Urban Ecology needs urban ecologists

Urban ecology was first quantified in a beautiful book published in 1989 by O.L Gilbert. In it he described the fauna and flora of our urban habitats particularly railway line sides, urban woodland, cemeteries, lakes, rivers, waterworks and water pipes. He discusses the links between people and wildlife, successional processes and urban planning, in a most detailed and interesting way.

River wall, old boats provide niches for birds, fish, macrophytes etc
He praised Fitter’s outline account of the flora and fauna of waterworks (1945) and regales with tales of the removal of 90 tons of zebra mussels from 400m of water main at Hampton, Middlesex. With further tales of Asellus, Gammerus, and the parthenogenic (meaning sans ow’s ya father) Potamopygus jenkinsi, living in water pipes, the mind boggles at the fauna that could be found colonising natural, sweet water left for many years without any chemical interference.

But we shall remain boggleless, as the invertebrate surveys undertaken at the Surbiton FB’s, failed to survey aquatic invertebrates (except a few found on emergent vegetation) concentrating on the  fauna of the terrestrial habitats. Perhaps the new consultants engaged on the Hydro project could enhance their appreciation of the former waterworks site by a reading of these informative accounts, which take us back to former times when ‘neglect’ had value at the frontier of nature colonisation:

rubble piles were basking reptile habitat; Spanish broom provided structure for nesting birds and 22 deep wells and structures provided a complex of conduits for bat hibernation. As a result the Thames Water ES stated that, the Filter Beds were of such quality for wildlife that they were donating them all for nature conservation. Perhaps they had read Gilbert.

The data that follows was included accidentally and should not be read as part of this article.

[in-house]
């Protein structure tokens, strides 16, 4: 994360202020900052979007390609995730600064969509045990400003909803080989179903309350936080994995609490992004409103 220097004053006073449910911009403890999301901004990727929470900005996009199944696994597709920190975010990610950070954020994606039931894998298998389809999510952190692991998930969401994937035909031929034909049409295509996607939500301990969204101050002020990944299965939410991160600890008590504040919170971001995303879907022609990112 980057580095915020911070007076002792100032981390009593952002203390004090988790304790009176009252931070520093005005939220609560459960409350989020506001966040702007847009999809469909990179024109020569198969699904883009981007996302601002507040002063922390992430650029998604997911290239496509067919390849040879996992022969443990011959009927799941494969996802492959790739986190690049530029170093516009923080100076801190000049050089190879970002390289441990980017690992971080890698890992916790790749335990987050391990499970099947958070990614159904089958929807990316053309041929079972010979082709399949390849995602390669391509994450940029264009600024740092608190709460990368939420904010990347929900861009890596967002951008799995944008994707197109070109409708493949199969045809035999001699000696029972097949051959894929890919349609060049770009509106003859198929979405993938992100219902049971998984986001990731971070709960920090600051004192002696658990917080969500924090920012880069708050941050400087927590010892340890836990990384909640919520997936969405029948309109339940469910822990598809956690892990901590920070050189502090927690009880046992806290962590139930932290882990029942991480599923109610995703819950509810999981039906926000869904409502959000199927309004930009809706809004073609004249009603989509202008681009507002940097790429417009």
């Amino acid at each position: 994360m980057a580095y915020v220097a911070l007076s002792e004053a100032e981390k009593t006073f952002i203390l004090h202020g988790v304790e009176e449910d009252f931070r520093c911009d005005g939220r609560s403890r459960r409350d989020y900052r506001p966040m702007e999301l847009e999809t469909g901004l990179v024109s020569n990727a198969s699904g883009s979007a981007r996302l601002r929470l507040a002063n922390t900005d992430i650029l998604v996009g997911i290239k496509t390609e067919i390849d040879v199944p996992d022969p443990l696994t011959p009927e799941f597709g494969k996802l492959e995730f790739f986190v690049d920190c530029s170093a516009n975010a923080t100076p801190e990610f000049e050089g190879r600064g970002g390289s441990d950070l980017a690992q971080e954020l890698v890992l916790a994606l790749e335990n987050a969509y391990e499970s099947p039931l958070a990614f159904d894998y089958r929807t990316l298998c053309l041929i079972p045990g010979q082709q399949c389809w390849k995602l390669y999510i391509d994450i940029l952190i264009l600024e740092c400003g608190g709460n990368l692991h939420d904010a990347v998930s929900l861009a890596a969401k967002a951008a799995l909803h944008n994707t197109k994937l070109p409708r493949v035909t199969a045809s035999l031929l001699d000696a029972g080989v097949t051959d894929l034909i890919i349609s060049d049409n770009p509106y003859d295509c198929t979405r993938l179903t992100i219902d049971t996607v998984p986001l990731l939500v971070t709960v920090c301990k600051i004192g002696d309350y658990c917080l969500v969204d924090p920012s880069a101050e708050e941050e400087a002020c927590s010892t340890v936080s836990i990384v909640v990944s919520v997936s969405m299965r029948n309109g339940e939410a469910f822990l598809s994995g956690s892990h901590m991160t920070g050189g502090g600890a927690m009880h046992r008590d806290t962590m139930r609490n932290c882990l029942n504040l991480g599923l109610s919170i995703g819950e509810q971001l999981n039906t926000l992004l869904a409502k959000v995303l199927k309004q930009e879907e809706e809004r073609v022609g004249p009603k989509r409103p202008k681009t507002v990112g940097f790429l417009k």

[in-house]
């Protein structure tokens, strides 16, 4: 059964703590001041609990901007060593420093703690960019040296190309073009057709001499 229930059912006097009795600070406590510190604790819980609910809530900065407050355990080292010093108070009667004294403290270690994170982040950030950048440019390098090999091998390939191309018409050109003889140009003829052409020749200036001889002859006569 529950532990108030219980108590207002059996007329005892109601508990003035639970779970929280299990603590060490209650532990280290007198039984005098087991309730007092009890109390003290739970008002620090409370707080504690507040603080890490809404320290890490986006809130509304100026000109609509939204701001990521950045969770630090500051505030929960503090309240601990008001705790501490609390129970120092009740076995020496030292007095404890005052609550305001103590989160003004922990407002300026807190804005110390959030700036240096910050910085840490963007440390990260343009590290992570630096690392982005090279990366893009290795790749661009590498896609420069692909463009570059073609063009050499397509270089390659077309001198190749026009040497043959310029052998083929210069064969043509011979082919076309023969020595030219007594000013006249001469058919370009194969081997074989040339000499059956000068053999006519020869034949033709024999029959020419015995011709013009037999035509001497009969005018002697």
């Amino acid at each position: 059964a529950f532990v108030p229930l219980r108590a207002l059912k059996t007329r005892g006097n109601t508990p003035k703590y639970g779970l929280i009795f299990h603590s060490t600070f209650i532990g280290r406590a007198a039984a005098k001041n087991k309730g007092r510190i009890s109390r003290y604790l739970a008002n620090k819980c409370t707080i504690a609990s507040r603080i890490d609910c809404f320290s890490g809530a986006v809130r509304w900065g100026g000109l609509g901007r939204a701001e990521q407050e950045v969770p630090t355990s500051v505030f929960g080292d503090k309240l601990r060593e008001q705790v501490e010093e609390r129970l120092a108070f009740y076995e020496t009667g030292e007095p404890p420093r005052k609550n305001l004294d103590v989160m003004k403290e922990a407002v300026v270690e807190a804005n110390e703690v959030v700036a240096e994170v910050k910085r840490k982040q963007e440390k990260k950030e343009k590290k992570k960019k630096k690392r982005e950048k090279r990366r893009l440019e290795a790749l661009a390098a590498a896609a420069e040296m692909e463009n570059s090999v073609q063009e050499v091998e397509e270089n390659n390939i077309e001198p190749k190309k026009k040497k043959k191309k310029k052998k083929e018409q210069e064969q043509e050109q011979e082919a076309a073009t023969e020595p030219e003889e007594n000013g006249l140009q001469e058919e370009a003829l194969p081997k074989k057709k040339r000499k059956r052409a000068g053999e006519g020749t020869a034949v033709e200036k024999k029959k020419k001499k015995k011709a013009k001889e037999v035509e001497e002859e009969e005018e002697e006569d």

Funnily enough, urban ecologists tend to be good at evaluating urban habitats,  so a Daubenton’s maternity roost will be considered rare to the London region, the little grebe population rare to the Surrey Region, bat hibernacula rare to the borough and a breeding reptile population will be considered rare locally.

Urban ecologists will be adept at controlling and limiting the factors, which blight our urban wildlife communities with mechanisms such as: pet covenants (9 million cats eat 60 million songbirds each year); strict limitations on all sources of light pollution; limits on other pollutants; and retaining the features that wildlife has been proved to use (from survey information).

This will mean that they will tell their clients that some types of development are totally unsuitable at certain sites (which is exactly what the original For Sale sign said). 

So that a plan which introduces factors such as light and oil pollution, carnivorous and defecating pets, destruction of heritage assets with the potential to contain bat interest, will not best conserve chalk grassland, reptiles, sweet water, large flocks of overwintering lapwing, 5% of the breeding population of little grebe………………….Lets have some urban ecology.


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